Starting with version 4.1, dotMemory offers the String duplicates inspection. The idea behind it is quite simple: it automatically checks memory for string objects with the same value. After you open a memory snapshot, you will see the list of such strings:
How can this help? Well, string duplicates possibly indicate ineffective memory usage. Why create a new string if it is already in memory?
Imagine, for example, that in the background your app parses some text files with repetitive content (say, some XML logs).
So, dotMemory finds a lot of strings with identical content. What can we do?
The obvious answer – rewrite our app so that it allocates strings with unique content just once. Actually, there are at least two ways this can be done. The first one is to use the string interning mechanism provided by .NET.
CLR Intern Pool
.NET automatically performs string interning for all string literals. This is done by means of an intern pool – a special table that stores references to all unique strings. But why aren’t the strings in our example interned? The thing is that only explicitly declared string literals are interned on the compile stage. The strings created at runtime are not checked for being already added to the pool. For example:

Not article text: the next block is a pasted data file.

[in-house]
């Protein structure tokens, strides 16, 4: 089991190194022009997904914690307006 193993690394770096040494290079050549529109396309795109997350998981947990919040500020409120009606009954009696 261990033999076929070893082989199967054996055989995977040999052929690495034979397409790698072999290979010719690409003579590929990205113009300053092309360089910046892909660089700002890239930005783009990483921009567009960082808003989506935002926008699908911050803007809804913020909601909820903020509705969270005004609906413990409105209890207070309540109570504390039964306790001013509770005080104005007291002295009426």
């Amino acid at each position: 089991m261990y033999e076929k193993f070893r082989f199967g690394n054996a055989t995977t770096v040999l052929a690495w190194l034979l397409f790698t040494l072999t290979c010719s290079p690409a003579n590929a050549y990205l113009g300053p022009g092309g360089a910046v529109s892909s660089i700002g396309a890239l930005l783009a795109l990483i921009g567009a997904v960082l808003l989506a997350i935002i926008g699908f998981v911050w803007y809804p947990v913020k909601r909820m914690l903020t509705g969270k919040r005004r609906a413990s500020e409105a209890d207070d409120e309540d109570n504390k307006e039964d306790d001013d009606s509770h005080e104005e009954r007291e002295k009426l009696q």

Of course, you can circumvent this limitation by working with the intern pool directly. For this purpose, .NET offers two methods: String.Intern and String.IsInterned. If the string value passed to String.Intern is already in the pool, the method returns the reference to the string. Otherwise, the method adds the string to the pool and returns the reference to it. If you want to just check if a string is already interned, you should use the String.IsInterned method. It returns the reference to the string if its value is in the pool, or null of it isn’t.
Thus, the fix for our log parsing algorithm could look as follows:
Further memory profiling will show that strings are successfully interned.
Nevertheless, such an implementation has one rather serious disadvantage – the interned strings will stay in memory “forever” (or, to be more correct, they will persist for the lifetime of AppDomain, as the intern pool will store references to the strings even if they are no longer needed).
If, for example, our app has to parse a large number of different log files, this could be a problem. In such a case, a better solution would be to create a local analogue of the intern pool.
Local Intern Pool
The simplest (though very far from optimal) implementation might look like this:
The processing algorithm will change a little bit as well:
In this case, pool will be removed from memory with the next garbage collection after ProcessLogFile is done working.